The maximum size of an email sent from a ScalaHosting account is 50MB. This may seem like a restriction, but the limit exists for a few very good reasons. Let’s take a closer look at them.
Maintaining excellent performance
Email delivery continues to rely on SMTP – a communication protocol that can trace its roots back to the 1970s. Although we use email extensively in our everyday lives, the technology isn’t really suited to processing large volumes of data at once.
By limiting the size of the messages servers need to handle, we’re ensuring reliable service and up-to-standards performance.
Setting up reliable anti-spam and security systems
In addition to working with a fairly old protocol, modern mail transfer agents also need to scan all passing emails for viruses and other threats. The larger the volume of information they need to go through, the slower the performance and the greater the chances of something malicious passing through the cracks.
Letting people communicate freely without worrying about storage space
Every email takes up space on a server. If users are allowed to make their messages as big as they want, it won’t be long before they exceed the storage quotas for their email accounts and hosting plans.
Improving uptime and security
Modern email communication makes use of a handful of networking ports. If they are asked to process a large volume of data at once, this could easily lead to deterioration in performance and, in extreme cases, bring the entire server down.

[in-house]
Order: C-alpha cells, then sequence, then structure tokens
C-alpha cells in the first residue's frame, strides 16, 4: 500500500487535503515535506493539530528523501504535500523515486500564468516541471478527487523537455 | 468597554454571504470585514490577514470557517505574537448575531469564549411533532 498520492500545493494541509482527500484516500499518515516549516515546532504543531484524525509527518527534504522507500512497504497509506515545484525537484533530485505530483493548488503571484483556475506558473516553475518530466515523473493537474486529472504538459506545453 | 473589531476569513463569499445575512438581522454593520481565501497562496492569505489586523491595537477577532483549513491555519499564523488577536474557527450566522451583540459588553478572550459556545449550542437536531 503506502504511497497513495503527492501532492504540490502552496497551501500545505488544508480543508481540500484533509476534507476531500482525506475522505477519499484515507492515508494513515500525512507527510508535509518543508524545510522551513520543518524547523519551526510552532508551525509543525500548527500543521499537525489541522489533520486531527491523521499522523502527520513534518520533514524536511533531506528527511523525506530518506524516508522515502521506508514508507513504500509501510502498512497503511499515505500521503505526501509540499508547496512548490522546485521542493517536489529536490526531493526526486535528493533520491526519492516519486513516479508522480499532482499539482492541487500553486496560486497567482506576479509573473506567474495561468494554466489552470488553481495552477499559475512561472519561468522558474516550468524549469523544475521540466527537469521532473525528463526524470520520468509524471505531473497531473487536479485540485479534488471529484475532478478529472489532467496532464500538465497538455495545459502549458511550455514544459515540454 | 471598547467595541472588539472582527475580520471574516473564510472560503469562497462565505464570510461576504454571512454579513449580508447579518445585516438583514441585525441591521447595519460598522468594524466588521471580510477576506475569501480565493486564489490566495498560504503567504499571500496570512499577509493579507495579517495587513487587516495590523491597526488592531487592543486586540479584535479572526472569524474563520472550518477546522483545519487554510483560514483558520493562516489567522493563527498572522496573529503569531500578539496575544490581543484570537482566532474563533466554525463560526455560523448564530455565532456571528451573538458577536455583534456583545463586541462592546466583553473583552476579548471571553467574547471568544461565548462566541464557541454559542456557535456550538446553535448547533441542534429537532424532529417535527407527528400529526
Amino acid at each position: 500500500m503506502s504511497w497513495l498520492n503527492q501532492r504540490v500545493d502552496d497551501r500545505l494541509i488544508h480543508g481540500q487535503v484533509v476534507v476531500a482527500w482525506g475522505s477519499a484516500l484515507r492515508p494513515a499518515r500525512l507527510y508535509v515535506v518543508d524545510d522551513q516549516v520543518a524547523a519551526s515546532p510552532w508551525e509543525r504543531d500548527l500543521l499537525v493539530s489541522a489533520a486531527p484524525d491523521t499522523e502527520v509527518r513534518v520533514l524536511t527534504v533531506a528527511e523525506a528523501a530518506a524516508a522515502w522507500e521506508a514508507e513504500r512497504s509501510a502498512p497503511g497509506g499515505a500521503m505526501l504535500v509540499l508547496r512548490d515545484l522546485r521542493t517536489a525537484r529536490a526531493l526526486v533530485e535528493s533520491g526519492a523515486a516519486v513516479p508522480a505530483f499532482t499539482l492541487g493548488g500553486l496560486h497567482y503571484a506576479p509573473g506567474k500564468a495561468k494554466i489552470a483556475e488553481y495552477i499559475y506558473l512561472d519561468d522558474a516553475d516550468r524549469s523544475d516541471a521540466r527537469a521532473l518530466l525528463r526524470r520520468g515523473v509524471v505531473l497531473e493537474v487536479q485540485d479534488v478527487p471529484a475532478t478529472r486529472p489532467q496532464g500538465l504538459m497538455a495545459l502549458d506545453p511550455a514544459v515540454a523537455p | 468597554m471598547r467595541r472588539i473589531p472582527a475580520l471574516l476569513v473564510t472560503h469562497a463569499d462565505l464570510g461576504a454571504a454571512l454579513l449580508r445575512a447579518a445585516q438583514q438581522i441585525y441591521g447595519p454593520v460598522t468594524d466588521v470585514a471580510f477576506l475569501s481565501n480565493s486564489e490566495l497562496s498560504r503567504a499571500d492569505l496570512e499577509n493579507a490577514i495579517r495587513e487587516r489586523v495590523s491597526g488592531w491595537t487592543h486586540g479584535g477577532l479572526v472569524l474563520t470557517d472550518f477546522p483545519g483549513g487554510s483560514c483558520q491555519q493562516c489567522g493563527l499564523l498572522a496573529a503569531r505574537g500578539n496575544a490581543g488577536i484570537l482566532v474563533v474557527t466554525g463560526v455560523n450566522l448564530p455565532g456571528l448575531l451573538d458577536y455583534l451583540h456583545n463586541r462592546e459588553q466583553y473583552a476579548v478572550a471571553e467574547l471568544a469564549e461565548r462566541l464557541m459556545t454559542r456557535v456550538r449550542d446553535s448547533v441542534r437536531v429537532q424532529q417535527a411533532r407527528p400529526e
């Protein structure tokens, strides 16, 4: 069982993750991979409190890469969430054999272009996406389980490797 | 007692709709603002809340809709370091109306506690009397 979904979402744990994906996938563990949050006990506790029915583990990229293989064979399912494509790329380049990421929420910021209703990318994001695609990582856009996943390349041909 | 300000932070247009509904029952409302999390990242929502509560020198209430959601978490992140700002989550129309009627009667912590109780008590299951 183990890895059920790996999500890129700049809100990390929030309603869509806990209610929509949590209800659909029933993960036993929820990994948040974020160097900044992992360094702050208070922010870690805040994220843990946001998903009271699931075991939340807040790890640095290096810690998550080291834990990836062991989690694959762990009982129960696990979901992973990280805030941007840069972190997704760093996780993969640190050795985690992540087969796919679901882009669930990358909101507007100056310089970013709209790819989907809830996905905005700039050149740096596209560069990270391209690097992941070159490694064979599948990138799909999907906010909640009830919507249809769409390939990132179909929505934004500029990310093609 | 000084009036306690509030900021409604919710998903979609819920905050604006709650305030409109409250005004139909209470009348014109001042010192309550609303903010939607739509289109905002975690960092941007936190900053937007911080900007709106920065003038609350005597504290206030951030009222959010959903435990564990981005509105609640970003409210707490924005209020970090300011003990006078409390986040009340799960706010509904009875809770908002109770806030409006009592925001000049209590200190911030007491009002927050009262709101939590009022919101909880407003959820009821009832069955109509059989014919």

So far, we’ve talked about how the size of an email affects the service’s reliability, security, and performance. In addition to this, there are quite a few user experience considerations you need to keep in mind.
Larger emails tend to have higher spam scores
Because large emails can theoretically pose a threat to the entire server’s performance, they tend to be treated with more suspicion by spam filters. There are no set-in-concrete rules about when a filter might block an email, but, as a general rule, security systems tend to assign higher spam scores to big messages.
Because of this, experts advise keeping the bodies of your emails below 100KB, especially if you run a newsletter with a significant number of subscribers.
The larger the email, the more time it needs to load
The more graphics, links, and multimedia content you put in your message, the longer it will need to be rendered correctly. Users with a slower internet connection might close the email before they’ve even seen it, defeating the purpose of sending it in the first place.
Mobile devices are even less suitable for viewing heavy design components – something you need to bear in mind given that more than half of the internet traffic today passes through smartphones and tablets.
Email clients and service providers block large incoming messages
Just because you can send a message doesn’t necessarily mean the recipient will receive it. Both servers and clients have their own limitations that may block incoming messages from appearing in the recipient’s inbox.
To avoid this, experts advise keeping attachments, images, and other heavy elements on an external server. Some code optimization should also help decrease the size of your emails.